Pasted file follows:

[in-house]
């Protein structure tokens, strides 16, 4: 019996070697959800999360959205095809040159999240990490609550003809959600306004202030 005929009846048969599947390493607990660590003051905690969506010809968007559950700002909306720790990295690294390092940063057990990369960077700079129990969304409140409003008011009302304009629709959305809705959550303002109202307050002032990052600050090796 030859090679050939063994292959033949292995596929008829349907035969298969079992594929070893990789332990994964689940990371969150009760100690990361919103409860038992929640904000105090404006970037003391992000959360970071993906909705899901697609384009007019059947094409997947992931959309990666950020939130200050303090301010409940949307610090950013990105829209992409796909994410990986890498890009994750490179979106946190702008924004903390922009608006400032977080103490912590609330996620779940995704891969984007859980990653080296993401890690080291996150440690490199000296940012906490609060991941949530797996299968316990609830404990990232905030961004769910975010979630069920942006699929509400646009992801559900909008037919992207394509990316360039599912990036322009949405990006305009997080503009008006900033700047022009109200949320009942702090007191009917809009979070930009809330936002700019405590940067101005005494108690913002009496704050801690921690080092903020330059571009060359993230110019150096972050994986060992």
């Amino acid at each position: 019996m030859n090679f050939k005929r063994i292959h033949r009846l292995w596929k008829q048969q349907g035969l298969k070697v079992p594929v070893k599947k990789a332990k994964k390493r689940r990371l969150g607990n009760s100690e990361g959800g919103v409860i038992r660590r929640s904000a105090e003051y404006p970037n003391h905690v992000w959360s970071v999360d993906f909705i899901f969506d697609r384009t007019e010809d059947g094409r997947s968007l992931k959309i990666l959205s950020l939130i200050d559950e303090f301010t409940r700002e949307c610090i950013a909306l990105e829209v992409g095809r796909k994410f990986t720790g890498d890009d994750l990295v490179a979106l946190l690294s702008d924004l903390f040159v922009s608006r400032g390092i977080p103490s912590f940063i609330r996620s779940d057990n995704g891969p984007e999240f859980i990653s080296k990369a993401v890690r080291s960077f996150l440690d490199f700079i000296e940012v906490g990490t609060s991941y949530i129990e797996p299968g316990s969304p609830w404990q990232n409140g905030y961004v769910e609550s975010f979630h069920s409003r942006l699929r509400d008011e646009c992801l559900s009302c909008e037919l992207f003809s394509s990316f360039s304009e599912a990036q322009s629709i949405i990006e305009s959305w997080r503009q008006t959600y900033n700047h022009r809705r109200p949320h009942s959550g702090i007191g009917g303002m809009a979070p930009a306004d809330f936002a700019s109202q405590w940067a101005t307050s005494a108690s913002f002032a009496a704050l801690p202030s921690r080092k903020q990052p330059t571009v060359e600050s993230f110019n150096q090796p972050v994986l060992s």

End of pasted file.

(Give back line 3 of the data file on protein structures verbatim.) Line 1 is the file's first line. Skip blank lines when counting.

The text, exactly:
């Amino acid at each position: 019996m030859n090679f050939k005929r063994i292959h033949r009846l292995w596929k008829q048969q349907g035969l298969k070697v079992p594929v070893k599947k990789a332990k994964k390493r689940r990371l969150g607990n009760s100690e990361g959800g919103v409860i038992r660590r929640s904000a105090e003051y404006p970037n003391h905690v992000w959360s970071v999360d993906f909705i899901f969506d697609r384009t007019e010809d059947g094409r997947s968007l992931k959309i990666l959205s950020l939130i200050d559950e303090f301010t409940r700002e949307c610090i950013a909306l990105e829209v992409g095809r796909k994410f990986t720790g890498d890009d994750l990295v490179a979106l946190l690294s702008d924004l903390f040159v922009s608006r400032g390092i977080p103490s912590f940063i609330r996620s779940d057990n995704g891969p984007e999240f859980i990653s080296k990369a993401v890690r080291s960077f996150l440690d490199f700079i000296e940012v906490g990490t609060s991941y949530i129990e797996p299968g316990s969304p609830w404990q990232n409140g905030y961004v769910e609550s975010f979630h069920s409003r942006l699929r509400d008011e646009c992801l559900s009302c909008e037919l992207f003809s394509s990316f360039s304009e599912a990036q322009s629709i949405i990006e305009s959305w997080r503009q008006t959600y900033n700047h022009r809705r109200p949320h009942s959550g702090i007191g009917g303002m809009a979070p930009a306004d809330f936002a700019s109202q405590w940067a101005t307050s005494a108690s913002f002032a009496a704050l801690p202030s921690r080092k903020q990052p330059t571009v060359e600050s993230f110019n150096q090796p972050v994986l060992s």